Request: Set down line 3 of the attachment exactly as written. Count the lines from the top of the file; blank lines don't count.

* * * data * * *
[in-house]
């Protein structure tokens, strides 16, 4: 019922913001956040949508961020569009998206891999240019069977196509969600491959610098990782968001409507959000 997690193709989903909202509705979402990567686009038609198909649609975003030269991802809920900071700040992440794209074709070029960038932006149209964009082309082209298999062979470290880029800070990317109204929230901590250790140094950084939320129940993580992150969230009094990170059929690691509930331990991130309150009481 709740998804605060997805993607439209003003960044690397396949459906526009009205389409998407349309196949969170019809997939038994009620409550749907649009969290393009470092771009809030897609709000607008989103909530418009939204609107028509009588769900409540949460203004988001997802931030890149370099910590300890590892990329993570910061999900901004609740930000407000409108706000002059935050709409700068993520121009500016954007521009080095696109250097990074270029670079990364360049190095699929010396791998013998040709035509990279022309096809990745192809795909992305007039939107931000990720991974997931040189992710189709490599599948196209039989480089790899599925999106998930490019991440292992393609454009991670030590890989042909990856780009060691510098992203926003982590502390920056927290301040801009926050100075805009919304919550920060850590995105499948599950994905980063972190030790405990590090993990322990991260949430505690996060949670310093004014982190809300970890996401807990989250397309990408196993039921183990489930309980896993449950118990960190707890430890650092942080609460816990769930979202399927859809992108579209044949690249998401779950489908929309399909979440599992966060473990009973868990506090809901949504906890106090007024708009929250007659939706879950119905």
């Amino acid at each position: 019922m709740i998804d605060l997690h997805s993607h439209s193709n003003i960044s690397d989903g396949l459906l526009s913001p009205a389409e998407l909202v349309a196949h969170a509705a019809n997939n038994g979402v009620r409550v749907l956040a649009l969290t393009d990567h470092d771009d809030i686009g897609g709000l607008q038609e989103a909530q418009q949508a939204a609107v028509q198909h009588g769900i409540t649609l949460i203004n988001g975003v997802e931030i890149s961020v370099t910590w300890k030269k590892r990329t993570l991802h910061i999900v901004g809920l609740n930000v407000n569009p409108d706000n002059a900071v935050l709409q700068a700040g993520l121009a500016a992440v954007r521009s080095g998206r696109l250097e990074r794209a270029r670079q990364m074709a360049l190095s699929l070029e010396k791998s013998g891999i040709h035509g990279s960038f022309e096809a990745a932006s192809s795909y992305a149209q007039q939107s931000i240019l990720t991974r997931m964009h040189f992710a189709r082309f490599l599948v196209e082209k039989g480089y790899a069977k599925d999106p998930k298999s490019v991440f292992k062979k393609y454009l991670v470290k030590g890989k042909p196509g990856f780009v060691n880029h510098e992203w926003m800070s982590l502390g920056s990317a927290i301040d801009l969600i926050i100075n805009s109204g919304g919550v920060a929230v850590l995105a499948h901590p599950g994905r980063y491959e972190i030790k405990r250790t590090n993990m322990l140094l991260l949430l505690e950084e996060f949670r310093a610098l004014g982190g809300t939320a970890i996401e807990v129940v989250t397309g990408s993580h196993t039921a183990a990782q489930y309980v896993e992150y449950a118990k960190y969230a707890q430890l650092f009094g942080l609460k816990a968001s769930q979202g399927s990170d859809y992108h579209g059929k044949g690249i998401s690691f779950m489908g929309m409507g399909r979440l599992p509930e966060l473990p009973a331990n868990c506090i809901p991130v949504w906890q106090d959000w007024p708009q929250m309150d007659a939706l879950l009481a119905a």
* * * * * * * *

């Amino acid at each position: 019922m709740i998804d605060l997690h997805s993607h439209s193709n003003i960044s690397d989903g396949l459906l526009s913001p009205a389409e998407l909202v349309a196949h969170a509705a019809n997939n038994g979402v009620r409550v749907l956040a649009l969290t393009d990567h470092d771009d809030i686009g897609g709000l607008q038609e989103a909530q418009q949508a939204a609107v028509q198909h009588g769900i409540t649609l949460i203004n988001g975003v997802e931030i890149s961020v370099t910590w300890k030269k590892r990329t993570l991802h910061i999900v901004g809920l609740n930000v407000n569009p409108d706000n002059a900071v935050l709409q700068a700040g993520l121009a500016a992440v954007r521009s080095g998206r696109l250097e990074r794209a270029r670079q990364m074709a360049l190095s699929l070029e010396k791998s013998g891999i040709h035509g990279s960038f022309e096809a990745a932006s192809s795909y992305a149209q007039q939107s931000i240019l990720t991974r997931m964009h040189f992710a189709r082309f490599l599948v196209e082209k039989g480089y790899a069977k599925d999106p998930k298999s490019v991440f292992k062979k393609y454009l991670v470290k030590g890989k042909p196509g990856f780009v060691n880029h510098e992203w926003m800070s982590l502390g920056s990317a927290i301040d801009l969600i926050i100075n805009s109204g919304g919550v920060a929230v850590l995105a499948h901590p599950g994905r980063y491959e972190i030790k405990r250790t590090n993990m322990l140094l991260l949430l505690e950084e996060f949670r310093a610098l004014g982190g809300t939320a970890i996401e807990v129940v989250t397309g990408s993580h196993t039921a183990a990782q489930y309980v896993e992150y449950a118990k960190y969230a707890q430890l650092f009094g942080l609460k816990a968001s769930q979202g399927s990170d859809y992108h579209g059929k044949g690249i998401s690691f779950m489908g929309m409507g399909r979440l599992p509930e966060l473990p009973a331990n868990c506090i809901p991130v949504w906890q106090d959000w007024p708009q929250m309150d007659a939706l879950l009481a119905a």